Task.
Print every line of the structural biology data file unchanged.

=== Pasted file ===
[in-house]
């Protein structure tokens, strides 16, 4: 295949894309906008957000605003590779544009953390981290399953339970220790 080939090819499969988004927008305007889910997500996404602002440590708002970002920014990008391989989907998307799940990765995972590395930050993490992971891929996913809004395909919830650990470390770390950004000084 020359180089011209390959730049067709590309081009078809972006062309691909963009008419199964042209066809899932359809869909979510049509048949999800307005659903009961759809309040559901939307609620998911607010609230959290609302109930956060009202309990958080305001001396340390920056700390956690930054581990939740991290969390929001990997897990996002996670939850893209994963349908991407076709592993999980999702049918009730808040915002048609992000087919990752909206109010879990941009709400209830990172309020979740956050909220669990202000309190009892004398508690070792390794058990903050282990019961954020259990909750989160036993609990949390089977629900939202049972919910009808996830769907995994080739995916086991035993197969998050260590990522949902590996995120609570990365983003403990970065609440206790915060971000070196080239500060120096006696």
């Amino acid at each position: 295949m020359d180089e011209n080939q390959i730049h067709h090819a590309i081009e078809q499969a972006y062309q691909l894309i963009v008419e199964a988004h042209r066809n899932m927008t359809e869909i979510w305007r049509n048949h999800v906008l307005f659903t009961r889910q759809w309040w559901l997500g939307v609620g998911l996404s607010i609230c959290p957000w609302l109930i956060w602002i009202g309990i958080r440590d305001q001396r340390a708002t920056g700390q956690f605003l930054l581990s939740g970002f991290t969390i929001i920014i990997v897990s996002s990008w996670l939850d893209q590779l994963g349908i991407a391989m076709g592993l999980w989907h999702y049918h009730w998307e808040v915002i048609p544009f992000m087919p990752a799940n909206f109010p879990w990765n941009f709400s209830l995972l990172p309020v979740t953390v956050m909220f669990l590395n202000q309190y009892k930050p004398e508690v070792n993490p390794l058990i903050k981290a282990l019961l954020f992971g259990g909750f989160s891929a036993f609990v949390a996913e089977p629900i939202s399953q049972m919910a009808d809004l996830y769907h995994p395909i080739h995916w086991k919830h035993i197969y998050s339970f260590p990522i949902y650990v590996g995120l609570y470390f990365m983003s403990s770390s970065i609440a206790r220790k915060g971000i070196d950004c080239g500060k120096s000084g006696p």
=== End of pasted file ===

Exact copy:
[in-house]
């Protein structure tokens, strides 16, 4: 295949894309906008957000605003590779544009953390981290399953339970220790 080939090819499969988004927008305007889910997500996404602002440590708002970002920014990008391989989907998307799940990765995972590395930050993490992971891929996913809004395909919830650990470390770390950004000084 020359180089011209390959730049067709590309081009078809972006062309691909963009008419199964042209066809899932359809869909979510049509048949999800307005659903009961759809309040559901939307609620998911607010609230959290609302109930956060009202309990958080305001001396340390920056700390956690930054581990939740991290969390929001990997897990996002996670939850893209994963349908991407076709592993999980999702049918009730808040915002048609992000087919990752909206109010879990941009709400209830990172309020979740956050909220669990202000309190009892004398508690070792390794058990903050282990019961954020259990909750989160036993609990949390089977629900939202049972919910009808996830769907995994080739995916086991035993197969998050260590990522949902590996995120609570990365983003403990970065609440206790915060971000070196080239500060120096006696």
């Amino acid at each position: 295949m020359d180089e011209n080939q390959i730049h067709h090819a590309i081009e078809q499969a972006y062309q691909l894309i963009v008419e199964a988004h042209r066809n899932m927008t359809e869909i979510w305007r049509n048949h999800v906008l307005f659903t009961r889910q759809w309040w559901l997500g939307v609620g998911l996404s607010i609230c959290p957000w609302l109930i956060w602002i009202g309990i958080r440590d305001q001396r340390a708002t920056g700390q956690f605003l930054l581990s939740g970002f991290t969390i929001i920014i990997v897990s996002s990008w996670l939850d893209q590779l994963g349908i991407a391989m076709g592993l999980w989907h999702y049918h009730w998307e808040v915002i048609p544009f992000m087919p990752a799940n909206f109010p879990w990765n941009f709400s209830l995972l990172p309020v979740t953390v956050m909220f669990l590395n202000q309190y009892k930050p004398e508690v070792n993490p390794l058990i903050k981290a282990l019961l954020f992971g259990g909750f989160s891929a036993f609990v949390a996913e089977p629900i939202s399953q049972m919910a009808d809004l996830y769907h995994p395909i080739h995916w086991k919830h035993i197969y998050s339970f260590p990522i949902y650990v590996g995120l609570y470390f990365m983003s403990s770390s970065i609440a206790r220790k915060g971000i070196d950004c080239g500060k120096s000084g006696p």